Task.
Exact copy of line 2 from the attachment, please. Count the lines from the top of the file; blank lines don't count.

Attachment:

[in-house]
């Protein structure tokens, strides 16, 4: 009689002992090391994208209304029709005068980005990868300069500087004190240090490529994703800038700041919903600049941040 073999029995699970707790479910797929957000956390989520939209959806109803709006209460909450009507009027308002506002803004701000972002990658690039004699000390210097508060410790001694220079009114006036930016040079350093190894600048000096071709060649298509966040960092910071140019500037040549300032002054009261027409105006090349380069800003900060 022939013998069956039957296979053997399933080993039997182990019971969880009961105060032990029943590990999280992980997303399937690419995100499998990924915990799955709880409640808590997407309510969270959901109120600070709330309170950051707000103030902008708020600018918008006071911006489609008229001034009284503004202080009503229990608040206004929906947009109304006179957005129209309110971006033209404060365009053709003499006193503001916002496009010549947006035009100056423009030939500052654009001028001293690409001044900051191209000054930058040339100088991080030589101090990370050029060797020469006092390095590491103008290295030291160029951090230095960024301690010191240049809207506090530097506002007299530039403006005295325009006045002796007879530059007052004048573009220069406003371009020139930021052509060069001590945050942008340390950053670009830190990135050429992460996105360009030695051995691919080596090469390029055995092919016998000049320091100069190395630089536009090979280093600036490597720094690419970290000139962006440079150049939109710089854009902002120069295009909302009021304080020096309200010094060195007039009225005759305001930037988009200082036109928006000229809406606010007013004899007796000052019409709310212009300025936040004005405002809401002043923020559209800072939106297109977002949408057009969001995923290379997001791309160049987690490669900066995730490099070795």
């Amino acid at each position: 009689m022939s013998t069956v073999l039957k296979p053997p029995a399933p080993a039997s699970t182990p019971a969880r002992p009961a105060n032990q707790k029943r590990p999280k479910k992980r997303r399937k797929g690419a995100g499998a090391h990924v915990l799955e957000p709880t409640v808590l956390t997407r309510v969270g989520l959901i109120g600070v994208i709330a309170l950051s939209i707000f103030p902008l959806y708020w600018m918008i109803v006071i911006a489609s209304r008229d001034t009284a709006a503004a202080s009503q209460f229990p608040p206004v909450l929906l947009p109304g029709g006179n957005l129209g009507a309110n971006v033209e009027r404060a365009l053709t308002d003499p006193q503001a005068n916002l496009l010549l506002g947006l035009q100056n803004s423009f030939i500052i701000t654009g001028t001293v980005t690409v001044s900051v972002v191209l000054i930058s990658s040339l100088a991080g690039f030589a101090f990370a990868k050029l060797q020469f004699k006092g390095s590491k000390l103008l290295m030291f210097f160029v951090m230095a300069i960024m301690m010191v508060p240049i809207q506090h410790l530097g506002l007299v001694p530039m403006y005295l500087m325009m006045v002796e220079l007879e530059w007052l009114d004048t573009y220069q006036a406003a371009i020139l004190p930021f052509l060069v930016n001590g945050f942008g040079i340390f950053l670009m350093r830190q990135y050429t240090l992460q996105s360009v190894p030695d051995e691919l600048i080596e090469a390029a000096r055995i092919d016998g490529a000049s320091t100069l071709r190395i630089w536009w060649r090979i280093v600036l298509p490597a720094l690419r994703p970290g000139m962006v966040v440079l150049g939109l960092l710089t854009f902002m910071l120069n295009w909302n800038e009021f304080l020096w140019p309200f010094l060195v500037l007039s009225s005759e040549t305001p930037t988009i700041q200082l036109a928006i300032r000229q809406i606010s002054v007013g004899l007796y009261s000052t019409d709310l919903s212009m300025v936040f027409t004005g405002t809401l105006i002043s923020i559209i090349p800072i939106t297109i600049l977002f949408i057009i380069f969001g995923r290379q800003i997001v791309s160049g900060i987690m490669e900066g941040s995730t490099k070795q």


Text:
């Protein structure tokens, strides 16, 4: 009689002992090391994208209304029709005068980005990868300069500087004190240090490529994703800038700041919903600049941040 073999029995699970707790479910797929957000956390989520939209959806109803709006209460909450009507009027308002506002803004701000972002990658690039004699000390210097508060410790001694220079009114006036930016040079350093190894600048000096071709060649298509966040960092910071140019500037040549300032002054009261027409105006090349380069800003900060 022939013998069956039957296979053997399933080993039997182990019971969880009961105060032990029943590990999280992980997303399937690419995100499998990924915990799955709880409640808590997407309510969270959901109120600070709330309170950051707000103030902008708020600018918008006071911006489609008229001034009284503004202080009503229990608040206004929906947009109304006179957005129209309110971006033209404060365009053709003499006193503001916002496009010549947006035009100056423009030939500052654009001028001293690409001044900051191209000054930058040339100088991080030589101090990370050029060797020469006092390095590491103008290295030291160029951090230095960024301690010191240049809207506090530097506002007299530039403006005295325009006045002796007879530059007052004048573009220069406003371009020139930021052509060069001590945050942008340390950053670009830190990135050429992460996105360009030695051995691919080596090469390029055995092919016998000049320091100069190395630089536009090979280093600036490597720094690419970290000139962006440079150049939109710089854009902002120069295009909302009021304080020096309200010094060195007039009225005759305001930037988009200082036109928006000229809406606010007013004899007796000052019409709310212009300025936040004005405002809401002043923020559209800072939106297109977002949408057009969001995923290379997001791309160049987690490669900066995730490099070795």